Topic 4: The Dead Sea Scrolls. Same as History 366N (Topic 8: The Dead Sea Scrolls), Middle Eastern Studies 320 (Topic 13: The Dead Sea Scrolls), and Religious Studies 353D. Only one of the following may be counted: Jewish Studies 361 (Topic 4), Middle Eastern Languages and Cultures 341 (Topic 14: The Dead Sea Scrolls), Religious Studies 361 (Topic 31: Dead Sea Scrolls). Prerequisite: Upper-division standing or consent of instructor.

Topic 5: Yiddish Drama and Film in Translation. Same as English 322 (Topic 34: Yiddish Drama and Film in Translation); Germanic Civilization 327E (Topic 8: Yiddish Drama and Film in Translation); Russian, East European, and Eurasian Studies 325 (Topic 8: Yiddish Drama and Film in Translation); and Slavic 324 (Topic 2: Yiddish Drama and Film in Translation). Jewish life in Poland and Russia before the Holocaust, and the transition to American Jewish life, as revealed in plays and films produced in Eastern Europe and in the United States. No knowledge of Yiddish is required. Prerequisite: For English majors, Rhetoric and Composition 306 and English 316K or their equivalents, and three additional semester hours of lower-division coursework in either English or rhetoric and composition; for others, upper-division standing.

Topic 6: Israeli Cinema and Television. Same as Middle Eastern Studies 325 (Topic 2: Israeli Cinema and Television). Israeli culture and society as expressed in films and television programs. Three lecture hours and one two-hour film screening a week for one semester. Only one of the following may be counted: Jewish Studies 361 (Topic 6), Middle Eastern Languages and Cultures 372 (Topic 15: Israeli Cinema and Television), Radio-Television-Film 345 (Topic 2: Israeli Cinema and Television). Prerequisite: Upper-division standing or consent of instructor.

Topic 7: Modern Israel. Same as Middle Eastern Studies 325 (Topic 1: Modern Israel). Jewish Studies 361 (Topic 7) and Middle Eastern Languages and Cultures 341 (Topic 5: Modern Israel) may not both be counted. Prerequisite: Upper-division standing or consent of instructor.

362. Independent Research in Jewish Studies.
Tutorially directed research in Jewish studies. May be repeated for credit. Prerequisite: Upper-division standing and consent of instructor.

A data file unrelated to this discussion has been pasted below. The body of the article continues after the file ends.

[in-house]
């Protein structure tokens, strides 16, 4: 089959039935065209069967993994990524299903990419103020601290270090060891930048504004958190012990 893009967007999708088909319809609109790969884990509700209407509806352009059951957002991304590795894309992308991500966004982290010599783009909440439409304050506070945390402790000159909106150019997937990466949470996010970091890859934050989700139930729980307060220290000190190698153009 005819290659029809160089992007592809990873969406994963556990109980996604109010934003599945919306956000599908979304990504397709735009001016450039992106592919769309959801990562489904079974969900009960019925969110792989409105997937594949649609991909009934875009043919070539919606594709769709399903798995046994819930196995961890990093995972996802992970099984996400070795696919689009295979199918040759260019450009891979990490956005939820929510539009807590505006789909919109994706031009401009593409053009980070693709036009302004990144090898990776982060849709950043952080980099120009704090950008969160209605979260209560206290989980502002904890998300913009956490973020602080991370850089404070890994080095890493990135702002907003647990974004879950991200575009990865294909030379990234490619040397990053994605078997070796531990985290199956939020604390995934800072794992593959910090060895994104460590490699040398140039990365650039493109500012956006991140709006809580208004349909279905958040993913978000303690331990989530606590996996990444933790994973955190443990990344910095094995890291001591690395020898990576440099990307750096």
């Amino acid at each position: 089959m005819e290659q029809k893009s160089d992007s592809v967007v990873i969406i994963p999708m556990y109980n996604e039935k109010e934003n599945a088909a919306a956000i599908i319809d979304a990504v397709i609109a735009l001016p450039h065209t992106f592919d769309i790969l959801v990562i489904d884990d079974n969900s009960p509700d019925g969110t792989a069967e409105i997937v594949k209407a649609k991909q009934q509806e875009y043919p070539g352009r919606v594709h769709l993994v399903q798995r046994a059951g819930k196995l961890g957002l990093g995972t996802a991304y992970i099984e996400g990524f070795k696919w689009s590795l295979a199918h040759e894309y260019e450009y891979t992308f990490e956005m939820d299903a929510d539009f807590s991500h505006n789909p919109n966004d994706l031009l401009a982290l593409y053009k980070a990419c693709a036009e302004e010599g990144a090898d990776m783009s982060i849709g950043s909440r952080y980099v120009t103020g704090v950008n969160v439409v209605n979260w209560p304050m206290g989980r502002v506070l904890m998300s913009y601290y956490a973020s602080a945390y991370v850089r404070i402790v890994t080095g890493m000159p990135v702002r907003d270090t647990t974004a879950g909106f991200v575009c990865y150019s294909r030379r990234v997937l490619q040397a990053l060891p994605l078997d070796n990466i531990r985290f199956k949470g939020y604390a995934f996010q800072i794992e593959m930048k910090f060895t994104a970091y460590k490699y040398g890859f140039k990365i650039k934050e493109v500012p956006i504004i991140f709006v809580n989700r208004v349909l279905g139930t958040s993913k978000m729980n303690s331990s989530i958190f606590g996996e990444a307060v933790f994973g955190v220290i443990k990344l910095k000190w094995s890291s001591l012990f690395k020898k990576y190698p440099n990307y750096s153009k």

363. Topics in the Humanities and Arts.
May be repeated for credit when the topics vary. Prerequisite: Upper-division standing.

364. Topics in History.
May be repeated for credit when the topics vary. Prerequisite: Upper-division standing.

365. Topics in the Social Sciences.
May be repeated for credit when the topics vary. Prerequisite: Upper-division standing.

375. Senior Seminar.
Intensive study and research on selected topics in Jewish studies, with on-going, in-class presentations for critique by fellow students and the instructor. Prerequisite: Upper-division standing and consent of the Jewish studies adviser.

679H. Honors Tutorial Course.
Restricted to Jewish studies majors. Supervised individual reading and research for one semester, followed by writing a substantial honors thesis during the second semester. Prerequisite: For 679HA, admission to the Jewish Studies Honors Program; for 679HB, Jewish Studies 679HA.

 


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Undergraduate Catalog
Contents
Chapter 1 - The University
Chapter 2 - School of Architecture
Chapter 3 - Red McCombs School of Business
Chapter 4 - College of Communication
Chapter 5 - College of Education
Chapter 6 - College of Engineering
Chapter 7 - College of Fine Arts
Chapter 8 - School of Information
Chapter 9 - College of Liberal Arts
Chapter 10 - College of Natural Sciences
Chapter 11 - School of Nursing
Chapter 12 - College of Pharmacy
Chapter 13 - School of Social Work
Chapter 14 - The Faculty
Texas Common Course Numbering System (Appendix A)
Appendix B - Degree and Course Abbreviations

Related Information
Catalogs
Course Schedules
Academic Calendars
Office of Admissions


Office of the Registrar
University of Texas at Austin

17 August 2004. Registrar's Web Team